Like most people, a lot of the work I do is done on a laptop. Whether it's show research, prep, blog writing, video editing, Skyping with my team or messing on Facebook...99 percent of the time I am doing it from my laptop. And a good percentage of that time, I have my computer directly on my lap. And as I sit there for hours and that sucker heats up, I can't help but think, "Am I frying my ovaries?"
What about cell phones, Wi-Fi, power lines, radio alarm clocks, heating pads, x-rays, microwaves and every other electronic device that has become part of doing life in 2010? Does having this kind of constant contact with electromagnetic fields (EMF) put us at higher risk for things like cancer? What does this exposure mean for kids and their growing brains and rapidly dividing cells?
Flashback to 1991
I was fresh out of college and landed my first real job at a cellular phone company. That was back in the day when hand-held cell phones were huge. We're talking five inches deep with a giant stiff antenna coming out the end. It was like holding a phone book with the spine against your ear. Smug brat that I was, I thought I was all-that-and-then-some because I was the only person I knew who had one. But that also means that every day since 1991, my brain has been exposed to a cell phone smashed against my head. I'm not thinking I was so cool anymore...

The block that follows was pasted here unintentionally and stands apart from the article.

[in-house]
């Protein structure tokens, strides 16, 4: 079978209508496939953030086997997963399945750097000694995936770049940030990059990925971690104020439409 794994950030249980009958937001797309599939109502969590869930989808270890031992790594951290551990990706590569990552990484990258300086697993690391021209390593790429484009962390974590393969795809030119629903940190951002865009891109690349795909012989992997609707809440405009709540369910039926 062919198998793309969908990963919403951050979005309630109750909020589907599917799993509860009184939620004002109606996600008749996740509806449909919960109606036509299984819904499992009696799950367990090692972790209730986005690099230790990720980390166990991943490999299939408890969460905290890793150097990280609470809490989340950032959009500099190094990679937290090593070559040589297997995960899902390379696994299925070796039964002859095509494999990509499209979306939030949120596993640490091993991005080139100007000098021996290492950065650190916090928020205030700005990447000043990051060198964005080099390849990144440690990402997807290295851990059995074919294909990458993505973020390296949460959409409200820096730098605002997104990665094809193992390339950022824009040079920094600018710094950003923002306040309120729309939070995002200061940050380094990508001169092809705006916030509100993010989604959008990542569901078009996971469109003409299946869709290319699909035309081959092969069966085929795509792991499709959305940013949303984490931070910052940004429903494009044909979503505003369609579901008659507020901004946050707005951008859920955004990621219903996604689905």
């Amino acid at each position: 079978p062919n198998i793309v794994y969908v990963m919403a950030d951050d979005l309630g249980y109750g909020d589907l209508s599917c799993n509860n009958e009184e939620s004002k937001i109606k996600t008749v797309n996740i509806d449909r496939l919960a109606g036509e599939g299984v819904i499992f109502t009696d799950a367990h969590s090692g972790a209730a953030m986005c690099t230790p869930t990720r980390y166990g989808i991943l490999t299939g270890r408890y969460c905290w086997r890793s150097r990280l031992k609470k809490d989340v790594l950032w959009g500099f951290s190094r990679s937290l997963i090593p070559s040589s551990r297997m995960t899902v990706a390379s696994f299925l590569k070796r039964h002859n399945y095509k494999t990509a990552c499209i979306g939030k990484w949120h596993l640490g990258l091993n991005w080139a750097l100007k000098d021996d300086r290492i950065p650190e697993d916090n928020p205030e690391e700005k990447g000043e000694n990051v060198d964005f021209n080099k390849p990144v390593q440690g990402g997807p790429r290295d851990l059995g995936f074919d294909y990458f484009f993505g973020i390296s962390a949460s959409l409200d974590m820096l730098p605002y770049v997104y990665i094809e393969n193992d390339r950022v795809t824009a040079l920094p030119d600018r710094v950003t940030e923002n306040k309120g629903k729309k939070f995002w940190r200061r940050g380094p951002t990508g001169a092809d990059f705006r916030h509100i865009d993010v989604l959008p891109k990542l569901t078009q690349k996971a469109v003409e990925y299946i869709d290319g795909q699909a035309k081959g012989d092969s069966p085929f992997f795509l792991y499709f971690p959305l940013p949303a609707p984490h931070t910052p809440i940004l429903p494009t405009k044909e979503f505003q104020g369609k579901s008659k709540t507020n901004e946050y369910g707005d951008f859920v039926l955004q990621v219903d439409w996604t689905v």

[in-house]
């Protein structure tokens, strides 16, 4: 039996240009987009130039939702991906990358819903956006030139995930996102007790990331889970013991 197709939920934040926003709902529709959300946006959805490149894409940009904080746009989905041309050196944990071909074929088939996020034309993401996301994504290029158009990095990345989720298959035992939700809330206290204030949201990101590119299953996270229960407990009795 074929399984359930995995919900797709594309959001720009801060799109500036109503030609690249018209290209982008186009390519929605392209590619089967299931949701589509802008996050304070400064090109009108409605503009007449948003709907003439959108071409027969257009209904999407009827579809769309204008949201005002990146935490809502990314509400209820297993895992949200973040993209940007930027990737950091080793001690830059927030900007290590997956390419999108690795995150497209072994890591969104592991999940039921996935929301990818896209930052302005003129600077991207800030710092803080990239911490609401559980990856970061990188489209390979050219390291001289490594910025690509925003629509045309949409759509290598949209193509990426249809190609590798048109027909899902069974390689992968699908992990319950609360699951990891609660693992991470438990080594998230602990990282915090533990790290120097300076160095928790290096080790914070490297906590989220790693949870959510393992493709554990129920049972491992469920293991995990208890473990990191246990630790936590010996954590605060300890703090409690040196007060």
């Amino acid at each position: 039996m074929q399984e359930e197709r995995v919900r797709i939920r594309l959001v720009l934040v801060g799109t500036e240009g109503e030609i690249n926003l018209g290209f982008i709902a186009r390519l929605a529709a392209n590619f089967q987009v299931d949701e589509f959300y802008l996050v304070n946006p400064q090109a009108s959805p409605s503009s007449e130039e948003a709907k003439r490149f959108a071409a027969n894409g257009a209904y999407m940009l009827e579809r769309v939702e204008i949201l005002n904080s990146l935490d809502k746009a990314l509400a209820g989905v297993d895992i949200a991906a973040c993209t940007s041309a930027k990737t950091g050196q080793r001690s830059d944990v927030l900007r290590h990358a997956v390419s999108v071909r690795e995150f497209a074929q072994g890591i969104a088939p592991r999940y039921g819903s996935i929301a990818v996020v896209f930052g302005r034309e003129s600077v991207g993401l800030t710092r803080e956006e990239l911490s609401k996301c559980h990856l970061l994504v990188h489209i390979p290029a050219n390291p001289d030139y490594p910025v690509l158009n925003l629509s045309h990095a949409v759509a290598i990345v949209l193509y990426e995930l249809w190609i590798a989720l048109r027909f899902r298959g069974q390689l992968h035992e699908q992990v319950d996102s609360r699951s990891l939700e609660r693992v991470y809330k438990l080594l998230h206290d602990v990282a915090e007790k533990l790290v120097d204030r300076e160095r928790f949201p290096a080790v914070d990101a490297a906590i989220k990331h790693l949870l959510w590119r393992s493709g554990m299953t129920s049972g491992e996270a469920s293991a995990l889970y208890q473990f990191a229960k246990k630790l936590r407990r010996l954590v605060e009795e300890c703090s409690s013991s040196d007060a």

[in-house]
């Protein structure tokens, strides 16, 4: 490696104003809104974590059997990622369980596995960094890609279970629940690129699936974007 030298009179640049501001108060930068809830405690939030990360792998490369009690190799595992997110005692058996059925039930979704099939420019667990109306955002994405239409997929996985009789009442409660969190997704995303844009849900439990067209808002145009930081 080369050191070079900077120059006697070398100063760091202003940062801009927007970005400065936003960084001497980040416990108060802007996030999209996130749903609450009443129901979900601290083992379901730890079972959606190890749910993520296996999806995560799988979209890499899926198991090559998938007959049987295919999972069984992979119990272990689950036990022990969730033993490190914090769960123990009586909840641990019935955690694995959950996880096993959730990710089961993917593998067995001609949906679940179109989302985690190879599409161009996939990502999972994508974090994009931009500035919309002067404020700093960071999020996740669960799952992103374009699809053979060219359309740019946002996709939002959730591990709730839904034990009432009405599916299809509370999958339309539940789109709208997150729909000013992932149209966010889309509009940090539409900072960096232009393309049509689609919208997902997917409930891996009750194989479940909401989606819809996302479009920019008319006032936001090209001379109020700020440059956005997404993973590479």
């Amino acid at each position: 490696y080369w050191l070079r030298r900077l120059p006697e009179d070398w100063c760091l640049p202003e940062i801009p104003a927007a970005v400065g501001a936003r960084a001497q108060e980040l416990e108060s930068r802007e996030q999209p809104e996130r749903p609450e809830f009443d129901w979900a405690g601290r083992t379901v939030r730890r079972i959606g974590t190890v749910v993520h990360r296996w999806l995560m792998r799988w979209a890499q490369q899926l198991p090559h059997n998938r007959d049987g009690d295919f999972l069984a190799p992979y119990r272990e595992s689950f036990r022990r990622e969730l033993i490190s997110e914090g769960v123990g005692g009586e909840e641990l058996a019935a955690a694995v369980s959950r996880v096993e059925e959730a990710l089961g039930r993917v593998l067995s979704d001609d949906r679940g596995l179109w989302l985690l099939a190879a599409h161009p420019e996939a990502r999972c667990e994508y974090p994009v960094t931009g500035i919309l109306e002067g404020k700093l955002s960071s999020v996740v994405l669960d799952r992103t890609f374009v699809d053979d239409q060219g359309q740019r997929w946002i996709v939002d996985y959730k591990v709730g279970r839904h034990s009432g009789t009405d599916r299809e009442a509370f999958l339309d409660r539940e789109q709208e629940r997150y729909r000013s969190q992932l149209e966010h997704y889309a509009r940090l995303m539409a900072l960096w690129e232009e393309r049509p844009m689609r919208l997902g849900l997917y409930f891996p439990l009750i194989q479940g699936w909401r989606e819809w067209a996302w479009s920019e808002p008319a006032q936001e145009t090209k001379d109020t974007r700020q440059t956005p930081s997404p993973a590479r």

I decided to talk to Dr. Martin Blank, a professor of Physiology and Cellular Biophysics at Columbia University--one of the few scientists sounding the alarm. It turns out when you look at the data that is not industry funded, we get a much more uncomfortable picture of the health risks of EMF. Thank you, thank you Dr. Blank for having the guts to speak up:
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